Tonight most of the tunes come from his recent From Africa With Fury: Rise album, and Kuti is a passionate spokesperson for his continent. It’s not just in his banter with the crowd, or his lyrics, but his energy, his intelligence and sheer musicianship. The band is of course a weapon, they know no other way than totally uncompromising pedal to the metal.

In the audience bodies are flying everywhere, the effect this music is having is remarkable. When he finally leaves the stage the roar for an encore is among the loudest noises that this writer has ever heard. But this is what Kuti and Egypt 80 do, they ignite the listener, both in body and mind.

Fragmented Frequencies 7th Dec 08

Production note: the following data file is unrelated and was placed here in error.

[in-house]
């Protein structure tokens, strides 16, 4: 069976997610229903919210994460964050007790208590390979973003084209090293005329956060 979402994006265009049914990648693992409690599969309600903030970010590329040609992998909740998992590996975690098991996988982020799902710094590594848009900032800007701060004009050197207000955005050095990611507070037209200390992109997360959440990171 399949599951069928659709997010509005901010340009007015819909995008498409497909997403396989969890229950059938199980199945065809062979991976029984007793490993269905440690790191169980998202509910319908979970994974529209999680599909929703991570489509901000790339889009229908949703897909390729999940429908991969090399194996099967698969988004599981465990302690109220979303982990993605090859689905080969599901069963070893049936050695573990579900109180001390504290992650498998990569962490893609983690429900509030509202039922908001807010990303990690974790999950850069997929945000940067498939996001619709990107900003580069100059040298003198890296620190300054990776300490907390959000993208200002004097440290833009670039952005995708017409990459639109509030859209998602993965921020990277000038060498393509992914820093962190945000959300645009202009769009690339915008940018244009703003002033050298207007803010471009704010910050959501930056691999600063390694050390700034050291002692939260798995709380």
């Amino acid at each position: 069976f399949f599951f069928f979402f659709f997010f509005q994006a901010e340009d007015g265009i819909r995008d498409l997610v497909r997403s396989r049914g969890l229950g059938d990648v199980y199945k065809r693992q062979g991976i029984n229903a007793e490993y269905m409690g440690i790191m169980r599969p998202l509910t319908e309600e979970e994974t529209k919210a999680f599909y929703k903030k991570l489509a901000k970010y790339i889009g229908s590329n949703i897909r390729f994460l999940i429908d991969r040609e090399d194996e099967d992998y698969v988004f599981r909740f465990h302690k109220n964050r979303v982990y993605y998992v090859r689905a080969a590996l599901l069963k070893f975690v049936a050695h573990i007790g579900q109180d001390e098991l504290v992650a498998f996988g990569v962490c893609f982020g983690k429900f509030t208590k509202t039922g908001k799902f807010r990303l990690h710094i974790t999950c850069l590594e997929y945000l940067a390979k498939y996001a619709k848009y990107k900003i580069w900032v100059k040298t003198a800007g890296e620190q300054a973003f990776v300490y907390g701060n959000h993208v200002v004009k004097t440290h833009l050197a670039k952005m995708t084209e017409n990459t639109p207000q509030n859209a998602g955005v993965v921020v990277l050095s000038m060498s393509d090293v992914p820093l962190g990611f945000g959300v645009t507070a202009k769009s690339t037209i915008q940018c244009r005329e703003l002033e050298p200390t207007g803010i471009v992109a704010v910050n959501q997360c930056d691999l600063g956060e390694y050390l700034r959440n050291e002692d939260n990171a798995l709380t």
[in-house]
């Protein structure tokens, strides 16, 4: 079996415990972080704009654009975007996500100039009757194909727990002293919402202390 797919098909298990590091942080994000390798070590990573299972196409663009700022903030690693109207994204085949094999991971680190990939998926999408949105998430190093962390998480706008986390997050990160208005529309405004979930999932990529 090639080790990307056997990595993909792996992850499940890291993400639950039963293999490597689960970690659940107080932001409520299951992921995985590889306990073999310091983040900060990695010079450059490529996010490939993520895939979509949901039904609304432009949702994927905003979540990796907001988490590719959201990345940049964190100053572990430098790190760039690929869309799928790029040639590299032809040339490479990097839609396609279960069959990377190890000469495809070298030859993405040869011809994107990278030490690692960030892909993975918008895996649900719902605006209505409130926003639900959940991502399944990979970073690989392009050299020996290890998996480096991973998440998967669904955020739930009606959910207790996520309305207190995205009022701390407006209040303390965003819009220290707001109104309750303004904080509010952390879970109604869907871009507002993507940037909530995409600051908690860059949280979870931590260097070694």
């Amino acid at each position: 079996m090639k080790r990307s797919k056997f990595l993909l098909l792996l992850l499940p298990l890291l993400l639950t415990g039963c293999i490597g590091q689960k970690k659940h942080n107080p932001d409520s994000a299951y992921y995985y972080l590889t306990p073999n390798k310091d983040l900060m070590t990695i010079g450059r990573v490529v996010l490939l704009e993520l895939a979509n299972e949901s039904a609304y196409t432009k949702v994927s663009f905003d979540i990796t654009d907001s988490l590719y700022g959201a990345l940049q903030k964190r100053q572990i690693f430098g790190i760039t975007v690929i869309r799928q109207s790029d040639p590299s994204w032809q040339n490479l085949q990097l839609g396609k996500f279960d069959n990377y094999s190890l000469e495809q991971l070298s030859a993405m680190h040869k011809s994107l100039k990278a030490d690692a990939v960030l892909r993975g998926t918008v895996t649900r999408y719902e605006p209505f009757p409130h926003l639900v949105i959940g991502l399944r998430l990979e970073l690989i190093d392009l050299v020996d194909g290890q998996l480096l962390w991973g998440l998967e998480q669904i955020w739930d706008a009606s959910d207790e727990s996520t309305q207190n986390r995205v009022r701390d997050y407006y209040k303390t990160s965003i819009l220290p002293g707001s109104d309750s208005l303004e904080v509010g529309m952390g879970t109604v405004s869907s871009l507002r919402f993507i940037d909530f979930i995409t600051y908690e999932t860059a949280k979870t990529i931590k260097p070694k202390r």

The problem with Femi Kuti is his father Fela. How can you possibly compete with a legacy as immense as that? Or at the very least forge your own identity? It’s the Ted Whitten effect. What chance did Ted Jnr have when his father was Mr Football? If he played well, it was never as good as his father, and if he played poorly then he was an insult to the legacy. The solution? Retire at 25 and run a foundation dedicated to your father’s memory. So to with music. We’re so desperate for another piece of Fela that we try to build Femi in his image, willing him to commit just one more epic Afro-beat freak-out, and he regularly obliges. Femi was in his father’s band, so he knows the ropes, though he’d also no doubt feel the pressure. On his latest album Day By Day (Wrasse/ Filter) he does give us a couple of tastes of Afro-beat, and shares his fathers desire to meld politics and music, yet he also diversifies, attempting to move beyond his father and create his own path. He’s moved from sax to trumpet, and the music takes on a jazzier and at times a light, relaxed, and mellow feel, moving at a gentle cadence with the occasional brass stab. It’s definitely Femi’s most interesting and complex work to date, and solidifies his reputation as an artist in his own right. For those still yearning for the Fela experience, Femi’s brother Seun has enlisted Fela’s Egypt 80 band and is making his way to Womadelaide next year, and legendary percussionist and bandleader of Fela’s Africa 70 Tony Allen will also playing the Corner – both in March 09.